This feature was created by Nathan of Fantasy Review Barn back in 2014 and will now be hosted by Fantasy Faction. I decided to participate because it seems like a great way to discover new books I may be interested in based on tropes I like. Also, I bought The Tough Guide to Fantasyland about a week before this meme started, so… fate wants me to do this.

Fantasy is my favorite genre, but I reread books so often that my knowledge of fantasy novels isn’t as extensive as I’d like it to be, which means I don’t have a large resource of books read to recommend. Because of this, I’ve decided to compose my lists a little differently and will include one or two personal recommendations based on the topic and then feature books I’ve seen on other bloggers’ lists that I will add to my TBR list.

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Top 5 Wednesday #16: Classics and SFF

Top 5 Wednesday is a weekly meme created by GingerReadsLainey and now managed by Sam from Thoughts on Tomes. For more information on this meme, visit the Goodreads group.

I skipped last week’s topic because I was too busy to post and it was difficult to think of answers for it. Last week’s topic was

Future classics

which refers to books that we think will one day be considered classics. I consider a book a classic not because it’s old or very popular, but because it presents an idea/topic in a novel way, sparks conversation or change by upseting norms, or is a forerunner of a genre, type of writing, or certain trend. Such books are also well composed. With that in mind, I chose these 5 books as my future classics:

Harry Potter books by J.K. Rowling

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Top 5 Wednesday #15: Catching Up

Top 5 Wednesday is a weekly meme created by GingerReadsLainey and now managed by Sam from Thoughts on Tomes. For more information on this meme, visit the Goodreads group.

Like the Top Ten Tuesday meme, I haven’t done one of these in a long time. I’ve decided to return to it for now because they are helpful in providing blogging topics when one is in a blogging slump, which is how I feel at the moment. It’s hard to find the time and energy to think and write.

I don’t plan to do all the topics I missed because that would take forever. Instead, I’ll start with last week’s topic. I enjoyed reading and watching people’s response to it. In honor of the Booktube SFF Awards, last week’s topic was:

Favorite science fiction & fantasy books

Of course, it’s hard to minimize my favorites to just 5 books; so instead, I’ll mention 5 great fantasy books that immediately came to mind when I saw the topic. I won’t include the Harry Potter books because we all already know how awesome they are.

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“Gilded Cage” by Vic James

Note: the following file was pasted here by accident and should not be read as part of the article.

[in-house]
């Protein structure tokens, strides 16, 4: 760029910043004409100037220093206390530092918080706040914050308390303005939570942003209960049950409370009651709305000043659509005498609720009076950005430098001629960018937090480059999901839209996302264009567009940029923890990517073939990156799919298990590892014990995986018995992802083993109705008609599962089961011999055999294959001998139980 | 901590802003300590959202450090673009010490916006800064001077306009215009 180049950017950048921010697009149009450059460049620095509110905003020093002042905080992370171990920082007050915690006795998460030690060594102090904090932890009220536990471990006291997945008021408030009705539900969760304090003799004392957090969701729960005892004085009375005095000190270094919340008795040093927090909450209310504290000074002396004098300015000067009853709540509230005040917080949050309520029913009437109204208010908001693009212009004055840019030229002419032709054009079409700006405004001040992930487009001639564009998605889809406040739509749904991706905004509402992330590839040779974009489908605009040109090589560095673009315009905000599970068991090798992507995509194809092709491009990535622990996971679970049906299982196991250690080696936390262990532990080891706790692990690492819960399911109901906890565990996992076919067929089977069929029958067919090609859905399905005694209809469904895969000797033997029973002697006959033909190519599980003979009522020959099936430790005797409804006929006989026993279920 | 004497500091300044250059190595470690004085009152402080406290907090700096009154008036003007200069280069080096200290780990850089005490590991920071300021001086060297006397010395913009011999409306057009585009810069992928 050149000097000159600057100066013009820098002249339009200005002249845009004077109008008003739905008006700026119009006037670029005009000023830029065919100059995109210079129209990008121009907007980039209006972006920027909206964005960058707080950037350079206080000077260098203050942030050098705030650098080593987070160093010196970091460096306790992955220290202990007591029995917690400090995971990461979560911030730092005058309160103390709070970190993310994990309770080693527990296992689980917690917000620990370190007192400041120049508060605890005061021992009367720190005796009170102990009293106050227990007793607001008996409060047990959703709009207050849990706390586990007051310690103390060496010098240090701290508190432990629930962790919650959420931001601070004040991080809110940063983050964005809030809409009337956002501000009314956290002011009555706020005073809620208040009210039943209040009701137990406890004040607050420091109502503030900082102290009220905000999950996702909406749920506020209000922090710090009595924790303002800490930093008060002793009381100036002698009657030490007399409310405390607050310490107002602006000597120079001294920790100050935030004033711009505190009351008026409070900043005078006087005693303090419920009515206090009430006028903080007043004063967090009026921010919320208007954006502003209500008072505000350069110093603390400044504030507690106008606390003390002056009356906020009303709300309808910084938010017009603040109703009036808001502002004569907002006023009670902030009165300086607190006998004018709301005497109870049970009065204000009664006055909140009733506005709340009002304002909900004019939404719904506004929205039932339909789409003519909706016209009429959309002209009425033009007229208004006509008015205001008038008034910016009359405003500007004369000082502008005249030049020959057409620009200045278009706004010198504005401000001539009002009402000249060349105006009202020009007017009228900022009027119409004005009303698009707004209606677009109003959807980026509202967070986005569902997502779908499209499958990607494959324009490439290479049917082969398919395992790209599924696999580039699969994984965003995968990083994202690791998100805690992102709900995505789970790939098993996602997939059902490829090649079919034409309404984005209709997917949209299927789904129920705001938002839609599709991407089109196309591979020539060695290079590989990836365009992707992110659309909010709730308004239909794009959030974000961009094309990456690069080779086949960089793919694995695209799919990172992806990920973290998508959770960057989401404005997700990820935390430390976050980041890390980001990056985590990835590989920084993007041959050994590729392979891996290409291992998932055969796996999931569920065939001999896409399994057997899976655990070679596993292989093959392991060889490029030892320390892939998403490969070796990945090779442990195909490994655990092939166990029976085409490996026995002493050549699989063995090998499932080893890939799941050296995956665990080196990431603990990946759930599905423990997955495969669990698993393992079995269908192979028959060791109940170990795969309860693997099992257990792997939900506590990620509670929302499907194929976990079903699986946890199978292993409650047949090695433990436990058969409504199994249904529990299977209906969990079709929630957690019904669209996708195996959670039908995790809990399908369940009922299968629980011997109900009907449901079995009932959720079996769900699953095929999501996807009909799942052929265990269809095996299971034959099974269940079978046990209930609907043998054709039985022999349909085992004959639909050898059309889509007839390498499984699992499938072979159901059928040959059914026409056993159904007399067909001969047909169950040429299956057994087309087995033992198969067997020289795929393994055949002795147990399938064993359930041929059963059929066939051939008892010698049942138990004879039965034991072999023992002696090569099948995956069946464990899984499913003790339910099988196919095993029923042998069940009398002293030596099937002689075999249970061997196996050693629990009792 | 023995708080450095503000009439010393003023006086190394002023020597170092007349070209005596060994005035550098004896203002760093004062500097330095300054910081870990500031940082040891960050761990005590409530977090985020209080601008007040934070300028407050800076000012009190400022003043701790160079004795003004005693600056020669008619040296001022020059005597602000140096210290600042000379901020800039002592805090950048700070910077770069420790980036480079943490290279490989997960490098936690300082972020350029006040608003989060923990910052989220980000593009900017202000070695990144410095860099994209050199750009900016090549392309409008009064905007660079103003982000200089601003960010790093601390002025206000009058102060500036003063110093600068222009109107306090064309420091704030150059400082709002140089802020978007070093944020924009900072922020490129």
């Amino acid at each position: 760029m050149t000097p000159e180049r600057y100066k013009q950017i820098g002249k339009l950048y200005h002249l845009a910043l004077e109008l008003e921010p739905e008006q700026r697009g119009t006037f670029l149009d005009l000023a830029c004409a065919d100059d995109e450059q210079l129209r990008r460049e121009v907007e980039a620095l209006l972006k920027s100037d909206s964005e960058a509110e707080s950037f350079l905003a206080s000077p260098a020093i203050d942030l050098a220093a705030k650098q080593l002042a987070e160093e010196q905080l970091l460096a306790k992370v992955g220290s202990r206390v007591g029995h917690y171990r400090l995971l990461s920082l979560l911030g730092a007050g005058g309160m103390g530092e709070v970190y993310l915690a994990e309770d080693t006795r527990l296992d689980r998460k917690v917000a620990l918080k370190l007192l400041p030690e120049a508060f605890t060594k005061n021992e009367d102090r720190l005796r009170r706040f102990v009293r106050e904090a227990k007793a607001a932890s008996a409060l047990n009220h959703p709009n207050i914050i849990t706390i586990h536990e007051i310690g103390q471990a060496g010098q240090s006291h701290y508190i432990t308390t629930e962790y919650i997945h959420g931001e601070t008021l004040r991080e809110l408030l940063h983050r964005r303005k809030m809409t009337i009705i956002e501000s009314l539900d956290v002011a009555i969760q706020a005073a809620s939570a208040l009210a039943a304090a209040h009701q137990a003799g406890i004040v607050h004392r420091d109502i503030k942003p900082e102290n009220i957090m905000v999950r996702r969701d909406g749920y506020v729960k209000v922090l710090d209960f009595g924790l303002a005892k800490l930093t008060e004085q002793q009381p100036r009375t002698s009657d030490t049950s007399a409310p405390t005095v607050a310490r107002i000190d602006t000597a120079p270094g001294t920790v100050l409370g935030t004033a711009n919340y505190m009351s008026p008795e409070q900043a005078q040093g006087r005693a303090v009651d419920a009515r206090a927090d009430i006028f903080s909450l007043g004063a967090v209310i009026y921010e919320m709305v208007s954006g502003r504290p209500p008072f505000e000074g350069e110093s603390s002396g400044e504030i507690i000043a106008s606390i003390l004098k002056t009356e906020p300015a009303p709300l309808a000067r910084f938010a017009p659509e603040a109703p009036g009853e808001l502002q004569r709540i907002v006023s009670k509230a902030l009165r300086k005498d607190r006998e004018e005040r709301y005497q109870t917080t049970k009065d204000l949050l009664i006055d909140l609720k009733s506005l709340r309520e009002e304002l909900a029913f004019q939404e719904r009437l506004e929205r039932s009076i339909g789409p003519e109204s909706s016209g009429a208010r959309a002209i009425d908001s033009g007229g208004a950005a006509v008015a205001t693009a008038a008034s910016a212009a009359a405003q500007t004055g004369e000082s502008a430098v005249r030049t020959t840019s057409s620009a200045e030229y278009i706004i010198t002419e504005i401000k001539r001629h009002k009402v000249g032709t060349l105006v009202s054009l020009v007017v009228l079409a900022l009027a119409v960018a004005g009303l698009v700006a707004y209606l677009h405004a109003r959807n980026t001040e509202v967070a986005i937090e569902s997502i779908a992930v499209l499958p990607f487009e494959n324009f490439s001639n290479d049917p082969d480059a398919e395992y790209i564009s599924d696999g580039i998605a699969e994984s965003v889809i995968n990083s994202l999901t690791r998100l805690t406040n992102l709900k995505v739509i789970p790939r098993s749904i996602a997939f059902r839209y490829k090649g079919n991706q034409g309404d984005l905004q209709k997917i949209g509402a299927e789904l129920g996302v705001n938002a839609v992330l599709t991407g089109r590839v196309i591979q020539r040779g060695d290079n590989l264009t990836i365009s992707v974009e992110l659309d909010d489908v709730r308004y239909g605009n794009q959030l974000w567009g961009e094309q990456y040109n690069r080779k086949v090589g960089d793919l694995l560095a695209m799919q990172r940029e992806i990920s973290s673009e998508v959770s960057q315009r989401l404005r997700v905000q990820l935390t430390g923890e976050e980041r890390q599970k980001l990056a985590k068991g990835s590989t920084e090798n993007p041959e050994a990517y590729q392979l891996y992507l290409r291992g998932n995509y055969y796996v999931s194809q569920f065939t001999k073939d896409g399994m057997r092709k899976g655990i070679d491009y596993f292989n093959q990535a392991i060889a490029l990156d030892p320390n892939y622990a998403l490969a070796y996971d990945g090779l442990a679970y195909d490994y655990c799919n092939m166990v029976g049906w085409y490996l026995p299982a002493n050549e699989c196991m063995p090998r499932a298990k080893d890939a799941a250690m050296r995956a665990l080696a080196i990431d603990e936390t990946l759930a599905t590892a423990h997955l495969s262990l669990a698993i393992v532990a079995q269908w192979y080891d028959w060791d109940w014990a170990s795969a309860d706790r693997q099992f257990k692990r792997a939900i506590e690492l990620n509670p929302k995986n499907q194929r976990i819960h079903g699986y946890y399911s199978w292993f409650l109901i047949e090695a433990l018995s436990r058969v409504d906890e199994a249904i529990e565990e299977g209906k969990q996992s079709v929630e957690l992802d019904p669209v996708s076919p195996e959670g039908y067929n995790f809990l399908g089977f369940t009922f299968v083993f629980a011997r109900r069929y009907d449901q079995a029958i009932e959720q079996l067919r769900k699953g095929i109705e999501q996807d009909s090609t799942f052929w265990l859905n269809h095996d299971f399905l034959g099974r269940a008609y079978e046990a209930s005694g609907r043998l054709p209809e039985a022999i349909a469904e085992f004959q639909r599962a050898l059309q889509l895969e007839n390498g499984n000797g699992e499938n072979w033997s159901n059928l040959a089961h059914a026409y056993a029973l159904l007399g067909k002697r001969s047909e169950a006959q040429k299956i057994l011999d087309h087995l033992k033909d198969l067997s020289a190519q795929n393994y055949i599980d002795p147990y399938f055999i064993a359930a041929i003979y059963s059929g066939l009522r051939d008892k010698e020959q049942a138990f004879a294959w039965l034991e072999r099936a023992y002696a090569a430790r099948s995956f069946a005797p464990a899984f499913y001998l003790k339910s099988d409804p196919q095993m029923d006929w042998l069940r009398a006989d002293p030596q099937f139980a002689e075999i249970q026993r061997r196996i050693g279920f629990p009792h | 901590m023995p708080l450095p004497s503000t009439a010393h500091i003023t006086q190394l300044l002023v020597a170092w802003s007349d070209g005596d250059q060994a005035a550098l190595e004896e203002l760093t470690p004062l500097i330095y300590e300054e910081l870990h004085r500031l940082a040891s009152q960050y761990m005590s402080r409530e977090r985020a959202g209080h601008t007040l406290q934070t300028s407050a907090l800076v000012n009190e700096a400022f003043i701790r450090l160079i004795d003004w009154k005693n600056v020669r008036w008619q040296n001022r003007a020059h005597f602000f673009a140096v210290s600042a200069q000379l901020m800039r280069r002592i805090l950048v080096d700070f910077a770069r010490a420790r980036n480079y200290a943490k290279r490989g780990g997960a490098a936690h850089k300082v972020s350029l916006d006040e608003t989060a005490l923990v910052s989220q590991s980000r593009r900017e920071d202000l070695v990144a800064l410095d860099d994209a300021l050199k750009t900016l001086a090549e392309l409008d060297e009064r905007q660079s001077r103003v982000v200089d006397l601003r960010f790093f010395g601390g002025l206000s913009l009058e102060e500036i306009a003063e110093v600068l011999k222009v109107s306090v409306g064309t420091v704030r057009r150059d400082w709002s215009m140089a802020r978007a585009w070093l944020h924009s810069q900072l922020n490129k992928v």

gilded-cageHave you ever read a book that’s so compelling you can hardly put it down but is so annoying that you wish you could? That’s how I felt over the 8 days I spent reading Gilded Cage. I was curious about some of its plot points, but I had so many issues with it that I was frustrated the entire time I read it.

Quick summary:

Gilded Cage is a young-adult fantasy novel set in the present day, where some people (the Equals) have magical abilities (the Skill) and enslave those who lack such abilities (the Commoners). Some countries have improved their policies and allowed equal opportunities for both Equals and Commoners; however, in the U.K., where the story is set, slavery is still in effect.

When the story begins, one of our protagonists, Abigail, and her family are about to begin their slave days. Commoners must dedicate 10 years of their lives to being a slave, however individuals can choose when to begin. Parents can choose for children under 18, but all Commoners must begin before they are 60.

Abigail is 18 and is studying to be a doctor. However, she is willing to set her aspirations aside to start her slave days with her family, which includes her mom and dad, her 15-year-old* (I forgot his age, but it’s about there) brother Luke, and her 10-year-old sister Daisy. Abigail plans for them all to have an easy time working their slave days at the Kyneston estate, one of the most powerful Equal families in the country that is managed by brothers Gavar, Jenner, and Silyen Jardine. However, her family is ripped apart when Luke is taken to Millmoor, the harsh factory town that mistreats its slaves.

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Book Haul #30: Last One for the Year

Well, I haven’t been posting much lately. At first it was because I was sick, but then I lost enthusiasm as work got busier and the weather got colder. These days I prefer to laze around the house, read, and stay warm. However, I am trying to perk up and at least get interested in blogging again; but the cold, overcast, sometimes rainy and threatening snow weather is making it so, so hard. Hopefully this book haul will perk me up. They are always fun and sometimes they help to get me out of a blogging rut.

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Weekend Reads #62: This Is My Genre, Tell Me Yours, Book Tag

Weekend Reads is a weekly post in which I discuss a variety of topics and mention the books I plan to read on the weekend. Since I can’t think of anything, I’ve decided to do this tag created by Drew, the Tattooed Book Geek, which asks us to discuss our favorite genre.